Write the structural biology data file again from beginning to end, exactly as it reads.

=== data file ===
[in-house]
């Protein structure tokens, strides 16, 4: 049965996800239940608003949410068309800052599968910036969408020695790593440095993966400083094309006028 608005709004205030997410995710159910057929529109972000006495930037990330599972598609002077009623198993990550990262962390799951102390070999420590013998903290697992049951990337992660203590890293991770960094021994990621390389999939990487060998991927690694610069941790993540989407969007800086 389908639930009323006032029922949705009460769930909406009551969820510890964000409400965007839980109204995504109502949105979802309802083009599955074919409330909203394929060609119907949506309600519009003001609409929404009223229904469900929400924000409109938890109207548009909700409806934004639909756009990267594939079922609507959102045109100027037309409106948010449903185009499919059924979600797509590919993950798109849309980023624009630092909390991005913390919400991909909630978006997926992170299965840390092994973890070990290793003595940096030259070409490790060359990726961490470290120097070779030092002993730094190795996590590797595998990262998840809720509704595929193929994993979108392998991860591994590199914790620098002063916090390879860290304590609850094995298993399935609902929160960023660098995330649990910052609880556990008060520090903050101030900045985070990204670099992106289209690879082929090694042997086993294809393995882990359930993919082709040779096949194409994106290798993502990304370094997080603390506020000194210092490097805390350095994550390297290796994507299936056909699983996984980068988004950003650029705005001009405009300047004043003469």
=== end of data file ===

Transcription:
[in-house]
């Protein structure tokens, strides 16, 4: 049965996800239940608003949410068309800052599968910036969408020695790593440095993966400083094309006028 608005709004205030997410995710159910057929529109972000006495930037990330599972598609002077009623198993990550990262962390799951102390070999420590013998903290697992049951990337992660203590890293991770960094021994990621390389999939990487060998991927690694610069941790993540989407969007800086 389908639930009323006032029922949705009460769930909406009551969820510890964000409400965007839980109204995504109502949105979802309802083009599955074919409330909203394929060609119907949506309600519009003001609409929404009223229904469900929400924000409109938890109207548009909700409806934004639909756009990267594939079922609507959102045109100027037309409106948010449903185009499919059924979600797509590919993950798109849309980023624009630092909390991005913390919400991909909630978006997926992170299965840390092994973890070990290793003595940096030259070409490790060359990726961490470290120097070779030092002993730094190795996590590797595998990262998840809720509704595929193929994993979108392998991860591994590199914790620098002063916090390879860290304590609850094995298993399935609902929160960023660098995330649990910052609880556990008060520090903050101030900045985070990204670099992106289209690879082929090694042997086993294809393995882990359930993919082709040779096949194409994106290798993502990304370094997080603390506020000194210092490097805390350095994550390297290796994507299936056909699983996984980068988004950003650029705005001009405009300047004043003469």